John McGeachie: Bringing the right technology into the work environment can make the difference

What a difference five years makes — especially in the technology landscape.

Five years ago, the original Apple iPhone had only been out for a year and the app marketplace, which would grow to nearly 1 million apps, had just launched.

Android first became available on smartphones nearly five years ago and adoption has grown at a torrid pace ever since.

Not to be left behind, Microsoft got into the mix with what many feel is a very compelling mobile offering in terms of user experience and connectivity to important company data.

The result? We have never before seen the scale at which the creative energies of millions of software developers are exposed to a huge population of people so perfectly positioned to reward them for it.

Entering the mobile era

Until the advent of mobile, you — the knowledge worker making use of various technologies to enrich your life, your understanding of the world and your marketplace, leveraging that to build and grow a business — were split into two people.

You were forced to make device choices by anticipating what tools you’d need on any given day. The world was a mass of dedicated platforms, rigidly configured to operate “efficiently” in a single problem area or domain.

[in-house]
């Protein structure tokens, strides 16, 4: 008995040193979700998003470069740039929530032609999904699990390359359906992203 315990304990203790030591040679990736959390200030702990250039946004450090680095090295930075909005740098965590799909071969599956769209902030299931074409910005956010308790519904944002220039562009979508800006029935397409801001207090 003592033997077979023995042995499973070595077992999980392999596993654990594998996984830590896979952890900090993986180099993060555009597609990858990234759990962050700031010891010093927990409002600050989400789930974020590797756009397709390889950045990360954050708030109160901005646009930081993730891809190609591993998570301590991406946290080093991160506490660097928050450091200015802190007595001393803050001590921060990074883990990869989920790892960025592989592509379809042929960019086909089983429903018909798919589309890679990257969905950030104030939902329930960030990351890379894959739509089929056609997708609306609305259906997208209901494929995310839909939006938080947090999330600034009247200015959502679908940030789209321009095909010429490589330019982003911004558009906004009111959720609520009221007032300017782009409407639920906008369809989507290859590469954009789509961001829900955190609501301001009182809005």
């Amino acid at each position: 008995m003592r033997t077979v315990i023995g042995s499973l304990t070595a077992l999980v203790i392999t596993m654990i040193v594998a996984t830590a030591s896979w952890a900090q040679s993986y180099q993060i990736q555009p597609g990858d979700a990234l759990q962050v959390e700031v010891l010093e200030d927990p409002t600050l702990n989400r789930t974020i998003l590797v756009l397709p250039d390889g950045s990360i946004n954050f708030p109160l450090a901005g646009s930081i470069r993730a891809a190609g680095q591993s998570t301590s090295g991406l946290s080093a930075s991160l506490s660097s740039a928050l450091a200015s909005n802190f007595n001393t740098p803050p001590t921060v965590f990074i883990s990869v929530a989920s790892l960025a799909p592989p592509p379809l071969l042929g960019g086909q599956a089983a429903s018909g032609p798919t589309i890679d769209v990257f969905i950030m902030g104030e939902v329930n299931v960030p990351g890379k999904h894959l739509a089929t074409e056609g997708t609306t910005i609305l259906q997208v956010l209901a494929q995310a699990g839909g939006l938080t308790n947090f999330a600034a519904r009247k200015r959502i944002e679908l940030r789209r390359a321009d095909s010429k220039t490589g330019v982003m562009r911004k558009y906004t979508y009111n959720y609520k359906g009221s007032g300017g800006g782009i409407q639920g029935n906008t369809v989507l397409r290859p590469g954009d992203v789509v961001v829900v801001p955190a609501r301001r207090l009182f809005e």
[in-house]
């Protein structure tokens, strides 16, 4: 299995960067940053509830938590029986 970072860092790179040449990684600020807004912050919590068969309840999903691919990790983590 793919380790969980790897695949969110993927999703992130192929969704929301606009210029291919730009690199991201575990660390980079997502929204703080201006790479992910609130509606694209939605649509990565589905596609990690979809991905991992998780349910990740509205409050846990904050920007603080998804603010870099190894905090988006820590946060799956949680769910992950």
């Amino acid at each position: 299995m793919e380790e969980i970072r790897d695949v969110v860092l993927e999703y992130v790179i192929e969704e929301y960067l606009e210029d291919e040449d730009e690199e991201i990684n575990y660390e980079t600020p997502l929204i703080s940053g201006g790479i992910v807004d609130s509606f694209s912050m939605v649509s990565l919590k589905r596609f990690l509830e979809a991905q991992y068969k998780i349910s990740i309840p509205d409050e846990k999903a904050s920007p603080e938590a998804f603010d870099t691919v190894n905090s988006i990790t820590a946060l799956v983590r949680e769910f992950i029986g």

Finding the best tools

That’s not the world we live in today. We no longer want to be forced to live in a single dimension at any given time. I no more want to be confined to a narrow set of tools to do my job than I want to be chained to a desk to work all day.

Your teams are in the best position to decide what the best tool is for what they’re trying to accomplish right now. You would be surprised by how making that decision is not only productive and efficient for people, but also fun and empowering.

And it means that if I pick my tools and, by extension, my work environment, there are no excuses for failure. I have freedom to control distracting factors and focus on one thing: the quality and relevance of my work output.

This is the philosophy behind the design of Evernote — focus on a great user experience and magic follows. It starts with mobile because people make these decisions for themselves when they’re away from the work environment.

And then it is brought into work, because we have reached a point where the technology environment at work should always be as rich as what people use on their own time.

John McGeachie is VP at Evernote Business. John has more than 20 years of experience building and managing technology teams in various fields, including security, consumer and enterprise software firms. Prior to Evernote, he was CTO and VP of engineering for security software company CoreStreet. He majored in computer science and has a bachelor’s degree from Dartmouth College.

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